Employers are becoming increasingly concerned about the financial well-being of their employees, and they are expanding how they demonstrate their loyalty. Employers large and small are offering programs such as robust health insurance plans, on-site daycare, after school care, flexible work hours, Health Savings Accounts (HSA’s), and the ability to work remotely. Some companies also provide on-site amenities such as workout facilities and yoga classes while others reimburse health club dues, and employ nutritionists and personal trainers.
As it relates to financial wellness, employers are also taking an active role to help employees reach their long-term financial goals. In 2016, according to the National Compensation Survey conducted by the Bureau of Labor Statistics, the percentage of private-sector workers who had access to a defined contribution plan such as a 401(k) or a defined benefit pension plan was 66%.
In addition to simply offering a defined contribution retirement plan, employers are embracing the ability to automatically enroll workers in their 401(k) plans. This is known as automatic enrollment, or automatic contribution arrangement. This allows for eligible employees in 401(k), 403(b) and 457(b) plans, SARSEPs and Simple IRA plans to have a percentage of their wages automatically directed into their company’s retirement plan without the participant’s explicit authorization. Unless a participant opts out, the Company will continue to redirect a portion of an employee’s paycheck into their retirement savings account. Of course, all of an employee’s contributions are immediately and fully vested which means the plan participant has full rights to their contribution at all times. This is important because workers can be skeptical when their hard earned money doesn’t arrive into their paycheck; knowing they have immediate vesting can help participation rates.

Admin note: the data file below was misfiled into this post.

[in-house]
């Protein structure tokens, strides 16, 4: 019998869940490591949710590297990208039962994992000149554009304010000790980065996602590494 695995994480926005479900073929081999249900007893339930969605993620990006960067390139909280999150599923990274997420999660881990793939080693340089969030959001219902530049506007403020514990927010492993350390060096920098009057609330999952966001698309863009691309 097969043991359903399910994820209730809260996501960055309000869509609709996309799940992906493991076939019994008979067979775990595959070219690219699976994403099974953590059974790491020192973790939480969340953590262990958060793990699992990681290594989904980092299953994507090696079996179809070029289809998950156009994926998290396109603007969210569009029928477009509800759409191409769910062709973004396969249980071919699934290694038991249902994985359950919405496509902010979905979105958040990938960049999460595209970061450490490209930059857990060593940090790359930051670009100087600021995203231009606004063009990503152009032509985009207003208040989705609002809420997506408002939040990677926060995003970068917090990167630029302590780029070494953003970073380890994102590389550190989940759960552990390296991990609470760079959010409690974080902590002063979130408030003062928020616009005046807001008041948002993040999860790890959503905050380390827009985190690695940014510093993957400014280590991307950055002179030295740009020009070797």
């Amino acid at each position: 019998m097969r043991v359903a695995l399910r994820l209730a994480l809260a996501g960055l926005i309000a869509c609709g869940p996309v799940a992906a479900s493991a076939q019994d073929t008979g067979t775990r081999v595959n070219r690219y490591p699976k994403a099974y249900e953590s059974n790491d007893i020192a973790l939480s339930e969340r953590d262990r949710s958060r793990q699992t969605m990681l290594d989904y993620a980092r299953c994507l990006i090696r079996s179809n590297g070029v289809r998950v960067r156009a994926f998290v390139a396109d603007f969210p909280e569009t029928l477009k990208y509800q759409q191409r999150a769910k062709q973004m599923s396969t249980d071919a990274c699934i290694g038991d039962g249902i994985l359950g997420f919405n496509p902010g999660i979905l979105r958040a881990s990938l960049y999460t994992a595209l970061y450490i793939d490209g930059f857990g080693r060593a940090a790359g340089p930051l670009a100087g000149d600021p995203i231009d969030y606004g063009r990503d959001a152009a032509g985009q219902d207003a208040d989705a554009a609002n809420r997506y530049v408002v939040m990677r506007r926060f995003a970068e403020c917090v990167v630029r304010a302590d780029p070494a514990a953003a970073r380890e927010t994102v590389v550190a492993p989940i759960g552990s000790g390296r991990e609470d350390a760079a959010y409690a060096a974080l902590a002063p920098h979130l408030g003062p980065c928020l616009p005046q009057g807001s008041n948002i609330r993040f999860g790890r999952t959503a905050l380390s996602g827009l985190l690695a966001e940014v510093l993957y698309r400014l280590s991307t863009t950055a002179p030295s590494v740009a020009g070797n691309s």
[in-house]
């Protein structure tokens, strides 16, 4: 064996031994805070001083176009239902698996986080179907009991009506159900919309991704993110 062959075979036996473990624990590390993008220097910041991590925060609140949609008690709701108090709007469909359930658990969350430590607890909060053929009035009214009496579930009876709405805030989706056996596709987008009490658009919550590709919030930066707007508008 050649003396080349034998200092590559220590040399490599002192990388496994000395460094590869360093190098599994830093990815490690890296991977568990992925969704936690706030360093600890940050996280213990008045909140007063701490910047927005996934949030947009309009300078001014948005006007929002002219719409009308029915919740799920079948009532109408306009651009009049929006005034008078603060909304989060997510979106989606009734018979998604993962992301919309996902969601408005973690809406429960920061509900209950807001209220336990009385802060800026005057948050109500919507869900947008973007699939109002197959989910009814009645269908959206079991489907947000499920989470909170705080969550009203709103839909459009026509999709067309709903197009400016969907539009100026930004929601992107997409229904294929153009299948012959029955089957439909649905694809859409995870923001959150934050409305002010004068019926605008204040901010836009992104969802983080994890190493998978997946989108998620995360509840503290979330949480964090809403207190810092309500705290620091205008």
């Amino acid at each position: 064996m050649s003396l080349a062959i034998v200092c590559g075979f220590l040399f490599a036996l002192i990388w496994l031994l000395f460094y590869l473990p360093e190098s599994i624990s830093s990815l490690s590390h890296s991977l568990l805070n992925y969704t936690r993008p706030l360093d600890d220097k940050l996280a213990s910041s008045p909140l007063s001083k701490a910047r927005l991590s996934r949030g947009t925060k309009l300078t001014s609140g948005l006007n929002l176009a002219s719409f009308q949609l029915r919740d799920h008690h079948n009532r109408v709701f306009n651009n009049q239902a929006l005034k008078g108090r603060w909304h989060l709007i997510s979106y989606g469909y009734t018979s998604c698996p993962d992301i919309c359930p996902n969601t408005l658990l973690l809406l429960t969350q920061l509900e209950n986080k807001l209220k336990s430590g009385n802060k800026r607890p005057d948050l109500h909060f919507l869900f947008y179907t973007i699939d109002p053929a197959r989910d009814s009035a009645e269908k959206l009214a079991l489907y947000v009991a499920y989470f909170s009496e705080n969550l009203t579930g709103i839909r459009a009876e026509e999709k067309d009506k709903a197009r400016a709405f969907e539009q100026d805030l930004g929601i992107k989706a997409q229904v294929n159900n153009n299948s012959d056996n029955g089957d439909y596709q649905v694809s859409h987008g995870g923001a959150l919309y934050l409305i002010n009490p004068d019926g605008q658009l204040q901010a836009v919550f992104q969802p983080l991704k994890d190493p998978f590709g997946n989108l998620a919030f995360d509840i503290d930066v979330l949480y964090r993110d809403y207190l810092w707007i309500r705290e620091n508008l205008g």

First introduced by The Pension Protection Act of 2006, the concept of automatically redirecting money from a worker’s paycheck and setting it aside for retirement was slow to develop. However, by 2014, several industry surveys reported that over 50% percent of companies offering 401(k) plans offered automatic enrollment, and this feature has led to higher participation rates.
Another feature that complements automatic enrollment is automatic escalation. Automatic escalation refers to the automatic increase in salary deferral contributions that participants make into their defined benefit plans such as a 401(k) plan. While this has become more popular, according to a 2016 report issued by Northern Trust, only 32% of plans utilized automatic escalation. This is unfortunate since combining both auto features leads to better results for workers.